JP Morgan cuts GE from Overweight to Neutral after reevaluating the conglomerate’s strategic position following its crappy Q1. JPM thinks GE faces considerable hurdles from the continued deterioration in the macro environment and, perhaps more importantly, the need for a “material shift in portfolio structure.”
The Aerospace aftermarket and real estate are two areas of particular concern for JPM. Aerospace looks to continue to weaken as airlines scramble to cut capacity:
GE’s Commercial Engine Services business generated $6.9 B in highly profitable sales during 2007, representing 41% of Aviation, 12% of the Infrastructure segment, and 4% of total company sales. Any cracks in the GE Infrastructure story would be negative, and we now expect a slowing in commercial aerospace aftermarket next year, which is an incremental headwind versus our model. We have reduced our Aviation sales growth forecast from ~13% to ~5% in 2009, driven by slowing aftermarket growth. We are now forecasting 2% growth for Commercial Engine Services next year, but the bias to the downside is growing with each new round of capacity cuts by the aircraft carriers, in our view.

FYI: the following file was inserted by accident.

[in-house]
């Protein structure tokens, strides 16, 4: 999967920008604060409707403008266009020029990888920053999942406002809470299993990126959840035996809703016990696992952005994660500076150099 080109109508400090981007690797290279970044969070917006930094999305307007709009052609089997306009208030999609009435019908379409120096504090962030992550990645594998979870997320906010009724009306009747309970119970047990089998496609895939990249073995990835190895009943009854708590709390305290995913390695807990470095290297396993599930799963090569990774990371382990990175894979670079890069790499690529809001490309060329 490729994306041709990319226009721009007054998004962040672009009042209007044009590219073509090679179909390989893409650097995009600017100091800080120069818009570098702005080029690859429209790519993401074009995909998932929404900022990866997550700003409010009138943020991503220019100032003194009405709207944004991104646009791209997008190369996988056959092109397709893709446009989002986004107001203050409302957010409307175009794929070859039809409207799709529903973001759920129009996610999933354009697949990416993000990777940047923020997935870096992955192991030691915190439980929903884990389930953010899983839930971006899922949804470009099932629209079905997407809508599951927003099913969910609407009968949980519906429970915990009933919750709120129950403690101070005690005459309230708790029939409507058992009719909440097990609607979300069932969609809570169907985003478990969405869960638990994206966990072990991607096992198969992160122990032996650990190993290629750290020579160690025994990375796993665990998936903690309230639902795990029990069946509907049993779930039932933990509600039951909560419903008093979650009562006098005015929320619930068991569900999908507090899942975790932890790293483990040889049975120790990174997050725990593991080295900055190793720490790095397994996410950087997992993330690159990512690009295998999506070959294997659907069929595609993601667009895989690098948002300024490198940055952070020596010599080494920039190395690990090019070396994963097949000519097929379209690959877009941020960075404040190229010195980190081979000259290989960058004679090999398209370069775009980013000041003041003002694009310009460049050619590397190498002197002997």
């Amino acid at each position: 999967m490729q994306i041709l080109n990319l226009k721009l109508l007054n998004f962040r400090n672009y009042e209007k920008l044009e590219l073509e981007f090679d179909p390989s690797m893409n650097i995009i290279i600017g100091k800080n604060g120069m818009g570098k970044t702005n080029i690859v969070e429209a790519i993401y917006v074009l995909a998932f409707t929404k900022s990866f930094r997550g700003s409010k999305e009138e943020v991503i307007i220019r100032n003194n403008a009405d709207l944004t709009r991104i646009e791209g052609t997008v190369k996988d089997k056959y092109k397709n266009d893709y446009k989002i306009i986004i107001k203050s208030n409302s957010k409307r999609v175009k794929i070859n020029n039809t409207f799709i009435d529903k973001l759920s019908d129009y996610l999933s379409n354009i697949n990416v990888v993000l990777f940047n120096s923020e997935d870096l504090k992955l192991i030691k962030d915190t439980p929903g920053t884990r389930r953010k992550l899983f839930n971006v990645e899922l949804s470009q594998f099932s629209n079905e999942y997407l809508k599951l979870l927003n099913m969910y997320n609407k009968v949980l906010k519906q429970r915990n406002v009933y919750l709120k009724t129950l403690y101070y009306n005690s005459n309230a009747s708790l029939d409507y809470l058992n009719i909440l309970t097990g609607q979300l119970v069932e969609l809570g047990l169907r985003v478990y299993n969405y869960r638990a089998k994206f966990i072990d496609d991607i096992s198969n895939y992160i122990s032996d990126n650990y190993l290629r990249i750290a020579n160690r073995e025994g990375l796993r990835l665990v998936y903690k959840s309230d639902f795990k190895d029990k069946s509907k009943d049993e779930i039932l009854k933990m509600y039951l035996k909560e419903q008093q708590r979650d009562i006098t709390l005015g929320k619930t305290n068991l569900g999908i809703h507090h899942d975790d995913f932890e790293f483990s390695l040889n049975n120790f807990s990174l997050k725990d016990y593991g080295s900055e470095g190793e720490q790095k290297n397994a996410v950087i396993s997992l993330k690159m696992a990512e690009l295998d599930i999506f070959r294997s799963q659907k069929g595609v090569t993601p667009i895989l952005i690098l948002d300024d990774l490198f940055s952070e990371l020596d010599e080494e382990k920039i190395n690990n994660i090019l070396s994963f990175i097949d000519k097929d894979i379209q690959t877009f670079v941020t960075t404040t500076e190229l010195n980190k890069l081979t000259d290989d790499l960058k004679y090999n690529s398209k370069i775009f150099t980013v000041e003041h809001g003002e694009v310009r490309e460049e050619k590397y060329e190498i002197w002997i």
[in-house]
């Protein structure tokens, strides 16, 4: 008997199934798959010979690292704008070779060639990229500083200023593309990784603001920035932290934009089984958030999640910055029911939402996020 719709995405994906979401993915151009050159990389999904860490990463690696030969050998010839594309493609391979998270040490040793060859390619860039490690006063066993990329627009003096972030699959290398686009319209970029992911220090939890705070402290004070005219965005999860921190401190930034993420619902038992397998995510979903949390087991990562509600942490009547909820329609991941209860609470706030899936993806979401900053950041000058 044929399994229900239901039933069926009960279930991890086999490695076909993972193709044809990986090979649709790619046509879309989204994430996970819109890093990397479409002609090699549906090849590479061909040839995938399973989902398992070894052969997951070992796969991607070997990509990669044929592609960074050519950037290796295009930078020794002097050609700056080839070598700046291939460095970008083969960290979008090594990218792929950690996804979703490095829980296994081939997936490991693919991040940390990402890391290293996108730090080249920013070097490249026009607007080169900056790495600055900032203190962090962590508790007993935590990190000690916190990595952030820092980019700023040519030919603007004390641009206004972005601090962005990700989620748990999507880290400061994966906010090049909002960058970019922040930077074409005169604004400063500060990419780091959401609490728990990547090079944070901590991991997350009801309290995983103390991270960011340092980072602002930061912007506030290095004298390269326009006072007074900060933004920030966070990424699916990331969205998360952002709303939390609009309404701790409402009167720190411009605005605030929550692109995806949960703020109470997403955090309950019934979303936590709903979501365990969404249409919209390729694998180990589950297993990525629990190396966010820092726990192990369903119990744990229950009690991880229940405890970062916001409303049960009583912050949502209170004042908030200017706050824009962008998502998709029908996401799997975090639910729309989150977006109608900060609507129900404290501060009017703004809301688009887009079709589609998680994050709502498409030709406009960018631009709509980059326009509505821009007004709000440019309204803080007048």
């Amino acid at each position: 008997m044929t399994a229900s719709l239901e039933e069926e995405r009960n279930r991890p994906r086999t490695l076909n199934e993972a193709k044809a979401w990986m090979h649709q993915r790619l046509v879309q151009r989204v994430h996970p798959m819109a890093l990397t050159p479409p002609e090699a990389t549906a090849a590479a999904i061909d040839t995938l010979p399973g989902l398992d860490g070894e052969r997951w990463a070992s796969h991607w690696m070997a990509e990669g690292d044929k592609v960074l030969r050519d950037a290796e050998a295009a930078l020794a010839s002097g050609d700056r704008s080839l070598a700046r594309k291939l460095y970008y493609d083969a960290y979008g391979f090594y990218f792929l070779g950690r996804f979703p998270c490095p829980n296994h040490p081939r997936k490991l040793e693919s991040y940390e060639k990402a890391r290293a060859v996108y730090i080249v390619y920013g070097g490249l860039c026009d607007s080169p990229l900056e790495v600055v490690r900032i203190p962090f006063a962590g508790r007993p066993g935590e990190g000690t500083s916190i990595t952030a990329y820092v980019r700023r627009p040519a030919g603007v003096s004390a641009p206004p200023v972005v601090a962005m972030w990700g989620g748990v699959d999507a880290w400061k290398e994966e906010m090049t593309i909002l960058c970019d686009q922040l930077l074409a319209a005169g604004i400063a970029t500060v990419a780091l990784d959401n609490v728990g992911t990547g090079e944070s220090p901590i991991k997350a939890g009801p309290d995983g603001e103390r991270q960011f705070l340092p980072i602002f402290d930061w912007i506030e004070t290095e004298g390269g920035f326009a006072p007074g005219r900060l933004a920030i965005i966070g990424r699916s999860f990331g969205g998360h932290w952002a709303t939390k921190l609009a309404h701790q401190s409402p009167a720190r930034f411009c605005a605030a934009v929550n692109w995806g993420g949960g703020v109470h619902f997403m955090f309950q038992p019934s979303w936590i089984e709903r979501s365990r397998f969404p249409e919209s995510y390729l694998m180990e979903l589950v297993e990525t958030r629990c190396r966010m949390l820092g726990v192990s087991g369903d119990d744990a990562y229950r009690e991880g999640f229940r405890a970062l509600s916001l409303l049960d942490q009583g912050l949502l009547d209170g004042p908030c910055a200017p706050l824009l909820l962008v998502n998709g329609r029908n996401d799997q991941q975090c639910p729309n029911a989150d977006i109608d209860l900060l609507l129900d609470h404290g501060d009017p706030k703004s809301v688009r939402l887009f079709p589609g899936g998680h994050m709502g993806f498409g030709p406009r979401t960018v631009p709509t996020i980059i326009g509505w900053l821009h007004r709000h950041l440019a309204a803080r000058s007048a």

Real Estate is another problem sector:
We believe GE Real Estate earnings will decline 25% to $1.7 B in 2008. Equity assets will decrease as a % of the total book as the company liquidates the portfolio, with gains estimated in the area of $1 B, or 60% of net income. The debt financing side, which earned $0.6 B in 2007, should grow to $0.7 B this year and even further in 2009 as GE continues to remix the portfolio toward senior secured loans at 20+% ROE. We think that gains from equity assets could fall toward $0.5 B next year, which would bring them back to the levels seen during 2005. Our assumptions are presented below.
Aside from specific operational headwinds in these two sectors, JPM is concerned about GE’s strategic direction. In order to remain competitive, JP Morgan believes management will need to drastically restructure the conglomerate’s portfolio of businesses:
From a more philosophical level, coming away from the historic GE 1Q, there is a raging debate around whether the strategy here is working. While we see no silver bullet solution, we think the time has come for management to take the hard steps necessary to re-focus what remains a competitive/competent culture and, in the process, re-ignite investor interest. Restructuring the portfolio is one way to make this happen, and while recent management commentary is a step, additional opportunities are probably on the table.
JPM rates GE shares Neutral and has trimmed 2009 EPS to $2.30 vs street consensus of $2.44.